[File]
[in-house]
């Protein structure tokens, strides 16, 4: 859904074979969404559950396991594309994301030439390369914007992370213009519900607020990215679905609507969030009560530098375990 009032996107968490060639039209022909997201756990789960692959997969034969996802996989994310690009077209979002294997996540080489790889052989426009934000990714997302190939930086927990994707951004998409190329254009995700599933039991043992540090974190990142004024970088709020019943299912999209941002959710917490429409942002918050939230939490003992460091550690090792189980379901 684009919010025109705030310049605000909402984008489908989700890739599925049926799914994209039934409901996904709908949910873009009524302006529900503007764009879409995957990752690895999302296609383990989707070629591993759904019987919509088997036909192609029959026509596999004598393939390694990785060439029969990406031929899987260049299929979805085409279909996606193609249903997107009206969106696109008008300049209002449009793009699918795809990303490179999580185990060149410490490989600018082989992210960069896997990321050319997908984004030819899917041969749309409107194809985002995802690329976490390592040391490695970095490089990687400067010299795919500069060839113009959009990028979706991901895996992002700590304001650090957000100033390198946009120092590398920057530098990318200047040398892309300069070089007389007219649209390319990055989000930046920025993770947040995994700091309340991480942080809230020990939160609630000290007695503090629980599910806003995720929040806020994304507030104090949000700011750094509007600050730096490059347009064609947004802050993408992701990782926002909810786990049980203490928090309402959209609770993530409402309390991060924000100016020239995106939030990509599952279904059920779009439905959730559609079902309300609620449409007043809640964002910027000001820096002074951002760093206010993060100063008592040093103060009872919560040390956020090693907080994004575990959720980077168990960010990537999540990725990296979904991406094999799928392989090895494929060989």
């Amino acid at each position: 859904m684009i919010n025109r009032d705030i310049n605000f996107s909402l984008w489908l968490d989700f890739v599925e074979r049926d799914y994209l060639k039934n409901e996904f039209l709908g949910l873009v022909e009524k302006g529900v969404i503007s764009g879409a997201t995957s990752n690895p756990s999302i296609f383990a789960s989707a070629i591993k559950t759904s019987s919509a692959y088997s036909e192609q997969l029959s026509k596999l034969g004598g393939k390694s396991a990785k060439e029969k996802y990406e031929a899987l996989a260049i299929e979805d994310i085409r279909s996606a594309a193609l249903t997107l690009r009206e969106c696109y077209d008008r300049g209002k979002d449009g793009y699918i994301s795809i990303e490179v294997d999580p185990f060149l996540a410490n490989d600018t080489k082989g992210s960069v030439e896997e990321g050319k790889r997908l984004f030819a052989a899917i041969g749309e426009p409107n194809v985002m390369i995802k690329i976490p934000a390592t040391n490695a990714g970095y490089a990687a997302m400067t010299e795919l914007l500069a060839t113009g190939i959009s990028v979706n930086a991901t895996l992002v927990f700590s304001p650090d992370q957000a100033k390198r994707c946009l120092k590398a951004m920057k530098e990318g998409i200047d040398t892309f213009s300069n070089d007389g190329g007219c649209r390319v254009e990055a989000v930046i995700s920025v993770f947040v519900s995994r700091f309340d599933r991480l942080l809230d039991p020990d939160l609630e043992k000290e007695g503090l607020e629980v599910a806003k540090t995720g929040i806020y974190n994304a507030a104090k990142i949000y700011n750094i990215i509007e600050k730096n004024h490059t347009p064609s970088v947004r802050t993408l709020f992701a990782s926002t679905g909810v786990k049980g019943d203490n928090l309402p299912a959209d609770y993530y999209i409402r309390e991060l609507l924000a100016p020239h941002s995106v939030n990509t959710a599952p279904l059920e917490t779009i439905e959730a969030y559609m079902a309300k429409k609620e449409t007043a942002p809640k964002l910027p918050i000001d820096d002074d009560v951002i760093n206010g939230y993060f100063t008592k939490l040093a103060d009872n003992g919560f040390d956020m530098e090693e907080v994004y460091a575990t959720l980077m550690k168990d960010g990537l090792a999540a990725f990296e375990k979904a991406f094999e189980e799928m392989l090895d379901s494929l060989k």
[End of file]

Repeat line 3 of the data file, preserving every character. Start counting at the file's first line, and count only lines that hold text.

């Amino acid at each position: 859904m684009i919010n025109r009032d705030i310049n605000f996107s909402l984008w489908l968490d989700f890739v599925e074979r049926d799914y994209l060639k039934n409901e996904f039209l709908g949910l873009v022909e009524k302006g529900v969404i503007s764009g879409a997201t995957s990752n690895p756990s999302i296609f383990a789960s989707a070629i591993k559950t759904s019987s919509a692959y088997s036909e192609q997969l029959s026509k596999l034969g004598g393939k390694s396991a990785k060439e029969k996802y990406e031929a899987l996989a260049i299929e979805d994310i085409r279909s996606a594309a193609l249903t997107l690009r009206e969106c696109y077209d008008r300049g209002k979002d449009g793009y699918i994301s795809i990303e490179v294997d999580p185990f060149l996540a410490n490989d600018t080489k082989g992210s960069v030439e896997e990321g050319k790889r997908l984004f030819a052989a899917i041969g749309e426009p409107n194809v985002m390369i995802k690329i976490p934000a390592t040391n490695a990714g970095y490089a990687a997302m400067t010299e795919l914007l500069a060839t113009g190939i959009s990028v979706n930086a991901t895996l992002v927990f700590s304001p650090d992370q957000a100033k390198r994707c946009l120092k590398a951004m920057k530098e990318g998409i200047d040398t892309f213009s300069n070089d007389g190329g007219c649209r390319v254009e990055a989000v930046i995700s920025v993770f947040v519900s995994r700091f309340d599933r991480l942080l809230d039991p020990d939160l609630e043992k000290e007695g503090l607020e629980v599910a806003k540090t995720g929040i806020y974190n994304a507030a104090k990142i949000y700011n750094i990215i509007e600050k730096n004024h490059t347009p064609s970088v947004r802050t993408l709020f992701a990782s926002t679905g909810v786990k049980g019943d203490n928090l309402p299912a959209d609770y993530y999209i409402r309390e991060l609507l924000a100016p020239h941002s995106v939030n990509t959710a599952p279904l059920e917490t779009i439905e959730a969030y559609m079902a309300k429409k609620e449409t007043a942002p809640k964002l910027p918050i000001d820096d002074d009560v951002i760093n206010g939230y993060f100063t008592k939490l040093a103060d009872n003992g919560f040390d956020m530098e090693e907080v994004y460091a575990t959720l980077m550690k168990d960010g990537l090792a999540a990725f990296e375990k979904a991406f094999e189980e799928m392989l090895d379901s494929l060989k």